This Sunday Elder Music column was launched in December of 2008. By May of the following year, one commenter, Peter Tibbles, had added so much knowledge and value to my poor attempts at musical presentations that I asked him to take over the column. He's been here each week ever since delighting us with his astonishing grasp of just about everything musical, his humor and sense of fun. You can read Peter's bio here and find links to all his columns here.
”There is a fifth dimension, beyond that which is known to man. It is a dimension as vast as space and as timeless as infinity. It is the middle ground between light and shadow, between science and superstition, and it lies between the pit of man's fears and the summit of his knowledge. This is the dimension of imagination. It is an area which we call The Twilight Zone.”
They're Rod Serling's words, not mine, and they mean that it's twilight time.
Naturally, I'll start this column with THE PLATTERS, as they have the best twilight song that I know about.
As I've said before (because I can't think of anything original to say), The Platters were by far the best vocal group in the fifties. This is one of their biggest hits, one that most of you will know. Twilight Time.
The Band recorded a song called Twilight for their "Islands" album, their "financial obligation" record. It didn't appear on the original LP, and I've always wondered why as it's a better song than any of those that did.
It did appear on the rereleased CD with all the extras. RICK DANKO was the singer for the song.
Later, he recorded it a couple more times, one of which I think was better than he did with The Band. This is from one of the albums he made with Eric Andersen and Jonas Fjeld under the name Danko-Fjeld-Andersen. Here is that version.
It's difficult to know what to say about ART PEPPER.
He recorded a number of fine albums and played in Stan Kenton's and Buddy Rich's bands. However, all that was punctuated with a number of spells in prison for drug-related offences. What a waste of time and talent.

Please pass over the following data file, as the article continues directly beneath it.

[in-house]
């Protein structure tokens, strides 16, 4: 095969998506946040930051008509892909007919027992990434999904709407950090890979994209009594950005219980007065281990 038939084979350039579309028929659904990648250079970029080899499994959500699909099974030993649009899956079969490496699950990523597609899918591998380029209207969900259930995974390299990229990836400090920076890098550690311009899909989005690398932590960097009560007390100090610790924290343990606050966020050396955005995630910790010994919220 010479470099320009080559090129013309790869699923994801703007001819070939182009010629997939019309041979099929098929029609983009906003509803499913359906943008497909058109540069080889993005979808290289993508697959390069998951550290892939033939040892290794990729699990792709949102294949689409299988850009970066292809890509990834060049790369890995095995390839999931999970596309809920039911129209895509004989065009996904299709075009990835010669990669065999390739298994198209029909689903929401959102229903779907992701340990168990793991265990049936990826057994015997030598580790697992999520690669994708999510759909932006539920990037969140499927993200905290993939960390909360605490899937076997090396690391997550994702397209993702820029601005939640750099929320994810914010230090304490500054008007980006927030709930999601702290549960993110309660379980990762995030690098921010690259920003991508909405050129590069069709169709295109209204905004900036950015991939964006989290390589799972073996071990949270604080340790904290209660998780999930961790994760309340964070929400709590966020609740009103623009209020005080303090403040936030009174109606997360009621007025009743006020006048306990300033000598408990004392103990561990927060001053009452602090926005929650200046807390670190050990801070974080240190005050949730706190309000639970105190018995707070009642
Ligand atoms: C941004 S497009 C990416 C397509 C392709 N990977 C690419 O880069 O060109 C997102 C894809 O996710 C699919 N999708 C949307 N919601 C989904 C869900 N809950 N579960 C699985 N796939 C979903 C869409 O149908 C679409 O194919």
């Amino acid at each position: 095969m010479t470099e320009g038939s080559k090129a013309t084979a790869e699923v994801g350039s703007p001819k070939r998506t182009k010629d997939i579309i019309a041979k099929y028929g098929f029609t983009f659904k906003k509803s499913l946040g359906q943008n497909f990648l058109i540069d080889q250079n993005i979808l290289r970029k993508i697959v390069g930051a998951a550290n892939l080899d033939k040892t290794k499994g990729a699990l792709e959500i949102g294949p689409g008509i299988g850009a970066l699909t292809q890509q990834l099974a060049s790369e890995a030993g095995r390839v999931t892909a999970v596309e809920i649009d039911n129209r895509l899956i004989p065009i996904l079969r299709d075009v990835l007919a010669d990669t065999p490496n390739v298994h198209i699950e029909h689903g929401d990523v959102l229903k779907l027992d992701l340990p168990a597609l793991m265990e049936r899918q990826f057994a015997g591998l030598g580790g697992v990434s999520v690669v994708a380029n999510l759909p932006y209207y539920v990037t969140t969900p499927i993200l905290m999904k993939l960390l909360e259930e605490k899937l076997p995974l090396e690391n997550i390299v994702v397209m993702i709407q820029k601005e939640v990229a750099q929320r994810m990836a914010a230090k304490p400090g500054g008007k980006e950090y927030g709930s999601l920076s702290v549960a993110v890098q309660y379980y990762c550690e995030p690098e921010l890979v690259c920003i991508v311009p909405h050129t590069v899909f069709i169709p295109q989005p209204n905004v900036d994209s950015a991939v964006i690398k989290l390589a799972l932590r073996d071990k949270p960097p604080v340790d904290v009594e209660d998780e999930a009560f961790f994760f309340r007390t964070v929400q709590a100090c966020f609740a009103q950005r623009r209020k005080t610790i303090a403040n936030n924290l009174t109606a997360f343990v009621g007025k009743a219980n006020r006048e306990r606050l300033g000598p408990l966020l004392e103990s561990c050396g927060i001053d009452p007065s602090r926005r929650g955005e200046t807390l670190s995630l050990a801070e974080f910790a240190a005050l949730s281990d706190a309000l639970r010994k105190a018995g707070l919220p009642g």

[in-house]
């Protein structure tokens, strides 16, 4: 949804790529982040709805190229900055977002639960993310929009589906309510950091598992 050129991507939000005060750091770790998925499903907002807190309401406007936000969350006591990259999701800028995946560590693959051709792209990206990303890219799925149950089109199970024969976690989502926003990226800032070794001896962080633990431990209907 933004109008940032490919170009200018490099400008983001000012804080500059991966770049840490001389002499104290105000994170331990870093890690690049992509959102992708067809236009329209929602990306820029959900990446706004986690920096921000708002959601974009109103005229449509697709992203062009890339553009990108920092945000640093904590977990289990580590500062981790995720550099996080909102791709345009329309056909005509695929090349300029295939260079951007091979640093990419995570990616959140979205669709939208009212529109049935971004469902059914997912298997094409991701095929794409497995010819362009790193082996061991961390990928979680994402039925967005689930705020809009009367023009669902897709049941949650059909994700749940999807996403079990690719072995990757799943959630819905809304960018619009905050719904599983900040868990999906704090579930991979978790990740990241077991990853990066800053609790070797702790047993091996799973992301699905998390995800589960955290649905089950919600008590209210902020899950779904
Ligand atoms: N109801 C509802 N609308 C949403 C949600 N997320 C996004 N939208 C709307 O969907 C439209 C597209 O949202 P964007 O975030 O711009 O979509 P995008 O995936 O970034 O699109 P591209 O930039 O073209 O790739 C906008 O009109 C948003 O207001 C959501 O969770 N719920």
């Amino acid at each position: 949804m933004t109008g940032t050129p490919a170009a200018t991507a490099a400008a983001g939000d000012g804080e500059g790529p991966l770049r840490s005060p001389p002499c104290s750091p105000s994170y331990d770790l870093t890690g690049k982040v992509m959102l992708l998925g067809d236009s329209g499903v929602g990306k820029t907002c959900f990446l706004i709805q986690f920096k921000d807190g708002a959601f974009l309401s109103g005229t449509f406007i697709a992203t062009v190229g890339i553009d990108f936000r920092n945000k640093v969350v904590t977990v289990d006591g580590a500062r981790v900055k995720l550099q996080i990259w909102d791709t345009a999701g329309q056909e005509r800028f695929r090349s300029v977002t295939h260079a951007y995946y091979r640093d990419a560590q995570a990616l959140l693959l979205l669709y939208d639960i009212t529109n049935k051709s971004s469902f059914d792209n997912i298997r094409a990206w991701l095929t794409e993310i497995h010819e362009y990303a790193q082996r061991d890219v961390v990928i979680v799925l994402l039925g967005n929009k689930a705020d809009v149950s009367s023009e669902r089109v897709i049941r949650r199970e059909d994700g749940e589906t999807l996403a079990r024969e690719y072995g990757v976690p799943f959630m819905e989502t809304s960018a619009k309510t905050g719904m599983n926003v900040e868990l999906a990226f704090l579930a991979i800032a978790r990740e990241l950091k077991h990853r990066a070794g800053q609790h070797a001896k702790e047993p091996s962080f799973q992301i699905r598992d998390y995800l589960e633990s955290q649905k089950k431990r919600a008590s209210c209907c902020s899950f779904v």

We have his records though, and his tune is Blues at Twilight.
At the behest of the Norma, the Assistant Musicologist, and I quite agree with her because I hadn't thought of it, we have the next song in place of the one I had originally included. The singers are JO STAFFORD and GORDON MACRAE.
I didn't think of it as it doesn't have twilight in the title, however, it's certainly a twilight song. I'm talking about Love's Old Sweet Song. This is occasionally called Just a Song at Twilight.
It's a bit hard to categorise KEIKO MATSUI.
That's no bad thing in my opinion, I don't like pigeon-holing music. Keiko is ostensibly a jazz pianist but she brings elements of rock, classical and other genres into her music, as will be demonstrated by her contribution today, The Edge of Twilight.
Given the name of the column, we have to have a song that references the twilight zone, and it falls to CHUCK BERRY to do that.
Chuck's song is I'm In the Twilight Zone, not one of his biggest hits.
I need no excuse to include JULIE LONDON.
Fortunately, she has a twilight song. It's from her album where she sang a song about each month of the year, useful to me way back when I did a column on the same topic. Julie sings November Twilight.
The DESERT ROSE BAND was really just two of my favorite singers from two of my favorite bands with some backup musicians.
They are Chris Hillman from The Byrds and Herb Pedersen from The Dillards. These days they don't even pretend to be a band, they just perform as a duo. They harmonize wonderfully together, and that's not surprising as both bands were noted for that. Here they are with Twilight Is Gone.
SAM COOKE is rather out of his comfort zone with his song.
It sounds as if it could have come from western movie – perhaps it did, although I wasn't familiar with the song until I selected it. I could find out, but I'd rather just play it. Twilight on the Trail.
There was considerable turnover of musicians in this spot. Initially, it was a tossup between Van Morrison and Dr John, but they both got the chop because, really surprisingly for those two fine musicians, their songs weren't very good.
Lou Reed took their place and he was there for quite a while. His song was good for the first half, but then he turned up his amplifier just to annoy us.
It was actually a few weeks later that I thought, "Why didn't I use DAVID LINDLEY with his song Tiki Torches At Twilight?"
The corollary is: why didn't it come up when I searched my database? I investigated and found (duhh) I had forgotten (over the years) to transfer my CD to my computer. So, Lou is out and David is in.
David is most noted as a guitarist, but if a musical instrument has strings he can play it brilliantly. Besides being a solo performer, he's worked with Jackson Browne a lot (as well as other performers). Here is the song I forgot about.